Wednesday, February 3, 2010

Helping Fear Biters

Every so often, ferret lovers and future owners stumble across a ferret that has learned to fear people. Fearful ferrets may run and hide, fluff up, cringe, become stiff when handled and even bite their new owners. Fortunately, with some time, patience and positive reinforcement, fearful ferrets can be rehabilitated.
Before beginning to teach your new ferret that you are his friend and not his enemy, it is important to put yourself in his 'shoes'. Consider the fact that this ferret has been handled roughly and possibly even abused by creatures more than 100 times bigger then them, that these giant creatures were sources of pain, discomfort and suffering, and that the ferret has no reason to believe that you will be any different.

Here are some basic tips for helping you rehabilitate your fearful ferret:

1) Let him get settled in. Offer your new ferret some food, water and toys and leave him be for the rest of that day - chances are that he is freaked out enough by all the changes.

2)Be gentle, calm and quiet. Do not make loud noises or sudden movements while handling your ferret. Speak to him gently and in a friendly tone, similar to the one that you would use to soothe a baby.

3) If he will take treats, feed him treats when you pick him up, this way he learns that you = treats rather than pain. Most ferrets enjoy oil - Salmon Oil or Ferretone - as a treat. If the ferret has never tried oils before, placing a small squirt on a plate and leaving it out for the ferret to sample at his own pace would be recommended. If you are able, putting some ON the ferret (gently) to encourage him to clean it off should give him the opportunity to taste the oil. Oil is a particularly useful treat because it encourages LICKING instead of BITING which can come in handy later.

4) If he bites out of fear, be prepared for the bites to be hard and try to avoid them. Do not take the bites personally. Remember - he thinks that he is fighting for his life.

5) When on the receiving end of a bite, a pitiful "OW" will be more effective than a harsh "OW! NO!" Nose flicking or similar aggressive behaviours will reinforce the ferret's perception that humans are bad and should be avoided.

6) If he hides from you, go over to the hiding place and speak gently to him. Do not attempt to grab him or remove him from the hiding place unless you absolutely need to.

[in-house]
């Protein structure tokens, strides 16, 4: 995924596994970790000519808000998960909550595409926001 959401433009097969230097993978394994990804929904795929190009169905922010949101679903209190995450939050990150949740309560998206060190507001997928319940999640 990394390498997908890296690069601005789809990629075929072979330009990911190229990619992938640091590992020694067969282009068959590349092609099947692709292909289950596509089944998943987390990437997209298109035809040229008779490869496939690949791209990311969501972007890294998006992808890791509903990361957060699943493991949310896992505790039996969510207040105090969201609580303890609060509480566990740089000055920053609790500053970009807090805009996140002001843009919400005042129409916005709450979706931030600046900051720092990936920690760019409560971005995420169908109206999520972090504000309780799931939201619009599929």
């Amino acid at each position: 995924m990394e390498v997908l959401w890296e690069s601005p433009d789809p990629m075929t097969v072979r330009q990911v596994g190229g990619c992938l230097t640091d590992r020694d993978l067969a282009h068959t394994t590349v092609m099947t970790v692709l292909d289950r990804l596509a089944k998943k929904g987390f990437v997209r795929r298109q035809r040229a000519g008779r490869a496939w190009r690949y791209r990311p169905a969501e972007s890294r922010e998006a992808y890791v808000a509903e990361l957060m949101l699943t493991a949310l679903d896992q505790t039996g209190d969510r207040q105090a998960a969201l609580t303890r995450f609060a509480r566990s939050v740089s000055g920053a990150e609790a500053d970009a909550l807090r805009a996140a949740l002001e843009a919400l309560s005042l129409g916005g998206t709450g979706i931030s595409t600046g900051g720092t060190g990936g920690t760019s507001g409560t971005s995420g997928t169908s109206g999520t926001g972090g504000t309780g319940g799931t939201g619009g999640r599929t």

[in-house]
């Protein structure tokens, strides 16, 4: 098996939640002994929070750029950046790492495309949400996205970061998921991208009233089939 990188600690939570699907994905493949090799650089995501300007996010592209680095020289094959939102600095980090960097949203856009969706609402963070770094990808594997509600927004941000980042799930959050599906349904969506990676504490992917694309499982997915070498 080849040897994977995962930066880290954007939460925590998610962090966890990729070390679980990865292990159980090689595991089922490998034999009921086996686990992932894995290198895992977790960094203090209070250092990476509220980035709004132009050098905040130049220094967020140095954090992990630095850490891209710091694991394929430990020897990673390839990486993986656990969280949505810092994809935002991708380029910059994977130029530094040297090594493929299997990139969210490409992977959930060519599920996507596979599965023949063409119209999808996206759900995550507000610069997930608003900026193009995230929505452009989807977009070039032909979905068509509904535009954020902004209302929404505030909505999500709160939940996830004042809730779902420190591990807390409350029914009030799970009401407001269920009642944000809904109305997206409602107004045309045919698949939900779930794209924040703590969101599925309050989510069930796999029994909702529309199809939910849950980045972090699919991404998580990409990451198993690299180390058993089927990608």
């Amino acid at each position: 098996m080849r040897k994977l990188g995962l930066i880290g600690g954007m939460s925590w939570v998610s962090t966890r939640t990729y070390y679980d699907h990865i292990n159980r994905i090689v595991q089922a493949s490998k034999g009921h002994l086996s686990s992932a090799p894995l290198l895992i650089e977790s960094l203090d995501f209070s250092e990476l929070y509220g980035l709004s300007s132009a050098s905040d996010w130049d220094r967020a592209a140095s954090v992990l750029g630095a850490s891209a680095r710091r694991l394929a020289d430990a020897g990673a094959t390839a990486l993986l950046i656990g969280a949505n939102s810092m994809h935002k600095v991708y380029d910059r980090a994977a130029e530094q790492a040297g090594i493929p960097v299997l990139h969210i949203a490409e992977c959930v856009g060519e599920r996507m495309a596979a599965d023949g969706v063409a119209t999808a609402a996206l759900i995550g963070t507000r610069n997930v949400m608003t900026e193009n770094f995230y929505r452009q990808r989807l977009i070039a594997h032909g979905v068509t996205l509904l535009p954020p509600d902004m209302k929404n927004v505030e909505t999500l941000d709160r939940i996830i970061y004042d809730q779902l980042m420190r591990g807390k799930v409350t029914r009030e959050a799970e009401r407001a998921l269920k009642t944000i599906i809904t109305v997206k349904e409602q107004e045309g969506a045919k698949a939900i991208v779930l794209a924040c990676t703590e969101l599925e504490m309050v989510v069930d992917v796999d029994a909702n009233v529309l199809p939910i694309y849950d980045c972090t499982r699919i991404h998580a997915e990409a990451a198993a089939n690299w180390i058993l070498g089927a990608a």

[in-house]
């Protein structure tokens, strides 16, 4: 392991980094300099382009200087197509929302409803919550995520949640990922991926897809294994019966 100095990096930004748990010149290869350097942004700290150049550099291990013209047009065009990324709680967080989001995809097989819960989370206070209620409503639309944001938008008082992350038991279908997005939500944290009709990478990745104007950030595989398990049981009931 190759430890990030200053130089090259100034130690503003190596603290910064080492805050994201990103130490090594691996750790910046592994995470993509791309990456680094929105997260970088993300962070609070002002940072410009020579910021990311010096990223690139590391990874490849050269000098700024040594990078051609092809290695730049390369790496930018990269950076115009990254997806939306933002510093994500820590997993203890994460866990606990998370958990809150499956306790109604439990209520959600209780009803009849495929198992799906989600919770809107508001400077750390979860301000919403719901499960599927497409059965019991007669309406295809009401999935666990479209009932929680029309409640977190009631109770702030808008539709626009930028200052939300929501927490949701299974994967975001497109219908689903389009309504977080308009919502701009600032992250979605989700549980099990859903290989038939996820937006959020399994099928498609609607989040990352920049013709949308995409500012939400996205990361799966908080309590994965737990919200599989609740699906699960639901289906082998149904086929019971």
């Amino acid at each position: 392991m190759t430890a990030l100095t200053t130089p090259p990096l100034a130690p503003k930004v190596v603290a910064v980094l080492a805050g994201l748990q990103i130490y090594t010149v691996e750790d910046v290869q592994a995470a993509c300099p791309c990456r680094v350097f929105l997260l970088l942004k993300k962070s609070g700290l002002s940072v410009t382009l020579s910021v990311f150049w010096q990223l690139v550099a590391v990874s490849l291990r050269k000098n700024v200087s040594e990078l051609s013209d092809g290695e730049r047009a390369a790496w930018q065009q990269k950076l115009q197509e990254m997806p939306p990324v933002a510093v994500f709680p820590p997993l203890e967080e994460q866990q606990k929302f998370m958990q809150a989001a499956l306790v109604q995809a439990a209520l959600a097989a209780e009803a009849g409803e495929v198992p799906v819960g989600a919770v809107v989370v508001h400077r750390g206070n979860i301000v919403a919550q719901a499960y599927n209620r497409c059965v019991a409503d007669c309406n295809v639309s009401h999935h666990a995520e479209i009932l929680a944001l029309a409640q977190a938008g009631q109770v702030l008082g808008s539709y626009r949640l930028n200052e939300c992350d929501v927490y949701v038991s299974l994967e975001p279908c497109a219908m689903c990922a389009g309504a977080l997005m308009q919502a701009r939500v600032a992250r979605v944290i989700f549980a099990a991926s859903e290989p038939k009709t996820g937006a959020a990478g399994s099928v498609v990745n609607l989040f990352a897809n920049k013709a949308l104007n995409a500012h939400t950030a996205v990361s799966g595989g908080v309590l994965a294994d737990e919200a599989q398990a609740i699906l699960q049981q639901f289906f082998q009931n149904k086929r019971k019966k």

7) Let him out to play. He will be tough to get back into his cage, this is true, but ferrets need at least four hours of out time a day. Play time is something that many ferrets that come from abusive situations have never experienced before and this ability to run around without violent encounters may help the ferret realize that you will not harm him. It is also a good opportunity for him to see you play with (and not harm) your other ferrets or other pets in your household.

8) If your ferret is a fear biter, use the "no bite grip" while gently talking to him and petting him. Hold him in this manner for no more than a few minutes at a time when he is new and gradually increase the time as he begins to learn that you will not harm him. *If the ferret is injured or the no bite grip cannot be used, gloves can be used as a substitute. It is important to bear in mind, however, that gloves can make the prospect of being held even more frightening to a fearful ferret.

9) Hang out in the same area as the ferret (in a quiet part of the home) so that he has the chance to get used to your presence. These are not interaction opportunities (unless the ferret approaches you, you largely ignore him; you can chat with him a bit if you like, but do not reach for him). This allows the ferret to get used to your smell and presence in a non-threatening way, and at his own pace.

10) Gradually increase handling time using the no bite-hold. Doing so while offering treats or after a nice, big snack might be a good idea. If the ferret manages to grab your hand, do not release him immediately - you don't want him to associate BITE = FREE. Instead keep your cool and hold him for a count of five after the bite.

Rehabilitation does take a lot of time and patience and remember, not all of the above approaches work for every ferret - it is best to try a few different techniques and figure out what works for your new ferret. If you feel as though rehabilitating the fearful ferret is too much to handle, consider taking him to a local ferret specific shelter or rescue; ferret shelters and rescues often have more experienced owners capable of dealing with the issue.

Good Luck!